Along the top of the screen is a handful of command and menu icons, which we’ll explore shortly. The main area of the screen is where you can view, build, and edit each digital slide, one at a time.
When you opt to create a new slide presentation, Keynote automatically creates a sample title slide based on the theme you’ve selected. For this article, the Showroom theme was chosen. You can start developing your presentation by modifying this slide (shown in Figure 3).
Figure 3 The title slide for the Showroom theme.
When viewing the sample slide, you can tap on any element within it, such as the text-based title or the image, to begin editing it. Or, you can delete the sample slide and start your own presentation using the theme you’ve selected.
To create a new slide, tap the plus sign (+) located in the lower-left corner of the screen. A new window will appear, allowing you to choose a slide format that’s part of your selected theme (as shown in Figure 4). Tap on a slide format, and a blank sample of that slide will be displayed in the main area of the Keynote screen. Now, begin adding your own text and graphics.
Figure 4 Choose a slide format for each new slide you create. The Keynote Command Icons and Menus
Located in the upper-right corner of the main Keynote screen are five command and menu icons. The left-most icon is a circle containing the letter “i”. Tap this icon, and a window will appear containing three main options, including Style, Text, and Arrange. Plus, at the bottom of this new window is an option to access a Style Options submenu.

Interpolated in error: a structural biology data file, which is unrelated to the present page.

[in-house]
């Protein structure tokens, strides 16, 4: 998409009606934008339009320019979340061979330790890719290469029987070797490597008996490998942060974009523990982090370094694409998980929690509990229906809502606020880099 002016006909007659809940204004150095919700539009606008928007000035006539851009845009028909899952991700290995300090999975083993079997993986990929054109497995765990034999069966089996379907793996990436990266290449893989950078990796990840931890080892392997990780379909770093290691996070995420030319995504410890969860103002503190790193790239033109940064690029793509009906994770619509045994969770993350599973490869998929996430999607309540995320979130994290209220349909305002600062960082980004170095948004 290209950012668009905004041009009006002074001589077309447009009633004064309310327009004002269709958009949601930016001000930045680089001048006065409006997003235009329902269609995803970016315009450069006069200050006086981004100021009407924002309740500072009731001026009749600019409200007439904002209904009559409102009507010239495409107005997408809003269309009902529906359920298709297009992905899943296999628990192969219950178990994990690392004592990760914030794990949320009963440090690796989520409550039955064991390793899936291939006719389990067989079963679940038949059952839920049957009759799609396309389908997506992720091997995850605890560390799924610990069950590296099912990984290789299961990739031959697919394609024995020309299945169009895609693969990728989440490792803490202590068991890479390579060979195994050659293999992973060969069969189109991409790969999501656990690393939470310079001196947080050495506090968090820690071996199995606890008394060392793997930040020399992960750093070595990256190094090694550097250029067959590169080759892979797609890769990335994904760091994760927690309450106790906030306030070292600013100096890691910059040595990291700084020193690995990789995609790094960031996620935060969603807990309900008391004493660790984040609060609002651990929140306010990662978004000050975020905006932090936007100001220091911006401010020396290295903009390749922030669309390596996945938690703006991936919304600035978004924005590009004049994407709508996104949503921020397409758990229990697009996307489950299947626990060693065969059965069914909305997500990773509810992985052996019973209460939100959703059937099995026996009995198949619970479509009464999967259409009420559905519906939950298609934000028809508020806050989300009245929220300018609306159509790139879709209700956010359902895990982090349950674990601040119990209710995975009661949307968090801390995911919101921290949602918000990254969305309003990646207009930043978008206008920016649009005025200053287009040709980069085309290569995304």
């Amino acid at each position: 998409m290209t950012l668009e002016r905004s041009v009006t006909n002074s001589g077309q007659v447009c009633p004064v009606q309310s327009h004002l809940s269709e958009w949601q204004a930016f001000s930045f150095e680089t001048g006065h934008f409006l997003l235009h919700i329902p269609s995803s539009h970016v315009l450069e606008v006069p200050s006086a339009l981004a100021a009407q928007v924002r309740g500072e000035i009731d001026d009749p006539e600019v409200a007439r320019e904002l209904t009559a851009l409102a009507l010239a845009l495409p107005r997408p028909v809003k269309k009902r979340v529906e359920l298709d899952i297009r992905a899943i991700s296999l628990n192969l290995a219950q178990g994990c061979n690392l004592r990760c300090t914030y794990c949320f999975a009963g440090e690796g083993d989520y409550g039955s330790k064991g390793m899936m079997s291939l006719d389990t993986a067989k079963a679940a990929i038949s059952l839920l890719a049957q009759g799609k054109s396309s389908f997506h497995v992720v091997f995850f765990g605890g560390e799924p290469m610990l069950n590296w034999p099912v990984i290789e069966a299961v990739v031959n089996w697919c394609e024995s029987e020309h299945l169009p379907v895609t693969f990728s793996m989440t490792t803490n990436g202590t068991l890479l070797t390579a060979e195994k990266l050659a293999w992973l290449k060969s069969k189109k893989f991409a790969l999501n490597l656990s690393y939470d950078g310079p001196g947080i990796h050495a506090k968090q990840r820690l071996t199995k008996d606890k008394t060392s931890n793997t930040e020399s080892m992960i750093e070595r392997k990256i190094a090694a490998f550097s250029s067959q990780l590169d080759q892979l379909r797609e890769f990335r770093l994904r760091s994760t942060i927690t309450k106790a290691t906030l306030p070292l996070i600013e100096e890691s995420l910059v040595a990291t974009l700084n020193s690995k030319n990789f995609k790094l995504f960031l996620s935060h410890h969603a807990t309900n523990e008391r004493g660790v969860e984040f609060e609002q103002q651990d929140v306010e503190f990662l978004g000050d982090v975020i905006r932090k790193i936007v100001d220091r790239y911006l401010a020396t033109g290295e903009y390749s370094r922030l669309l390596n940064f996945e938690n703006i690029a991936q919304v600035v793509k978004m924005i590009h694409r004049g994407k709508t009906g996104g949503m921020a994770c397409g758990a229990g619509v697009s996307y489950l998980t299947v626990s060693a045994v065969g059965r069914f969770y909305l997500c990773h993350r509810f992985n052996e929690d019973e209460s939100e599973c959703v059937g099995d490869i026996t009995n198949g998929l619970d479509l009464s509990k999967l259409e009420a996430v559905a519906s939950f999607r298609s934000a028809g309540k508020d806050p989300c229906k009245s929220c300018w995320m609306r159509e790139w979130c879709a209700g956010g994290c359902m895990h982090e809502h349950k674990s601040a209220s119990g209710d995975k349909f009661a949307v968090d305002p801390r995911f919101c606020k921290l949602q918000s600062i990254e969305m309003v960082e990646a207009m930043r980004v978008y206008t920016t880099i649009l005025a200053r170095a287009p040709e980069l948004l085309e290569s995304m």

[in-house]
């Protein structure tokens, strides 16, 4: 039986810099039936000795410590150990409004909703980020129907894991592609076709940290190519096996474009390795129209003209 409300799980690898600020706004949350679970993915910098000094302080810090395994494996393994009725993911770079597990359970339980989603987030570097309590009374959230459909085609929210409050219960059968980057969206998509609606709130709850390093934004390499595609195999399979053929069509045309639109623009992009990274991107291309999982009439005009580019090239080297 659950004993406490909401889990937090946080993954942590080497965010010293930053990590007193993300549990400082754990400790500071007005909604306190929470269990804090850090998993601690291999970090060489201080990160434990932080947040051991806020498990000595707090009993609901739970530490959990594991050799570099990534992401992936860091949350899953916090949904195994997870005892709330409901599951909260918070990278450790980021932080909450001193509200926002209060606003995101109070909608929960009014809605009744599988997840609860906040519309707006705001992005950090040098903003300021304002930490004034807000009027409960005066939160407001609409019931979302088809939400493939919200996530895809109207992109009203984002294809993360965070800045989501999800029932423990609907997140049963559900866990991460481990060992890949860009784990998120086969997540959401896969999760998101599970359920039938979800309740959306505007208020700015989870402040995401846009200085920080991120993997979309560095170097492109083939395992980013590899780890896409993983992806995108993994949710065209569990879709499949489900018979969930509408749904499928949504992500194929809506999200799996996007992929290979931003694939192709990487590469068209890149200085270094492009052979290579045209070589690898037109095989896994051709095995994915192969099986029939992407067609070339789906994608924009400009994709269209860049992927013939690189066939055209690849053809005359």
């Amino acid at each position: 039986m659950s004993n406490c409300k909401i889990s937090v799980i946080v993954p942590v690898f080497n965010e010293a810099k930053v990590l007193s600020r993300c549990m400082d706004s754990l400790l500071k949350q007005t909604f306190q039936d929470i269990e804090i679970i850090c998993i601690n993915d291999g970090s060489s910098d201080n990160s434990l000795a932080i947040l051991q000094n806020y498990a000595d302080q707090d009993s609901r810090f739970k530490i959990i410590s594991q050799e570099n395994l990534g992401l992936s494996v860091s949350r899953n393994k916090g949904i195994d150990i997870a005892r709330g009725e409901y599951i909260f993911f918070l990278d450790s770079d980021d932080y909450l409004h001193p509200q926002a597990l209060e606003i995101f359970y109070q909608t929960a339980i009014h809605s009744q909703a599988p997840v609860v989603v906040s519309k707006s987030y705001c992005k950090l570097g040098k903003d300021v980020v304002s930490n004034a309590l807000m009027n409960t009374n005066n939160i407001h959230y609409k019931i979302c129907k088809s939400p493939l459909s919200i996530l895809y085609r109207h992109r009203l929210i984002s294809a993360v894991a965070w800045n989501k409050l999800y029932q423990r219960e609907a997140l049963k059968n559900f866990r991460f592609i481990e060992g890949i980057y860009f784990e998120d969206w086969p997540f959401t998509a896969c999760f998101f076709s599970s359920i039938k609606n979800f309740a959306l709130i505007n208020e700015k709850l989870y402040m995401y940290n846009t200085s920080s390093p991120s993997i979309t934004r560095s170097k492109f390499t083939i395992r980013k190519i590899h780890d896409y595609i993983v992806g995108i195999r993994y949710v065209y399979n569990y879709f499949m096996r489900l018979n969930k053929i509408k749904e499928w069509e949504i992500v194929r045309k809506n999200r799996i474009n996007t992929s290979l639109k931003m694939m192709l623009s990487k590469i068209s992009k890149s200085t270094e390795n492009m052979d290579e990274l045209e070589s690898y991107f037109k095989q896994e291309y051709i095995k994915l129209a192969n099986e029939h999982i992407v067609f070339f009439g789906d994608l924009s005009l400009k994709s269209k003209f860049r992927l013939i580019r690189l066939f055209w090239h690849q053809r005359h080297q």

Tap the Style icon to choose from a variety of different display options for each text element you’ll be adding to each slide. Tap the Text icon to select bold, italic, underline, or strikethrough. You can also choose the heading, subtitle, or a variety of different body text formats (as shown in Figure 5) to truly customize the appearance of your text.
Figure 5 Use the Style options to customize the look of text in your slides.
From the bottom of this window, you can access the Text Options submenu. It allows you to choose your font size, font color, font type, alignment, and inset margin. This submenu window is shown in Figure 6.
Figure 6 From the Text Options window, you can change the look of your text.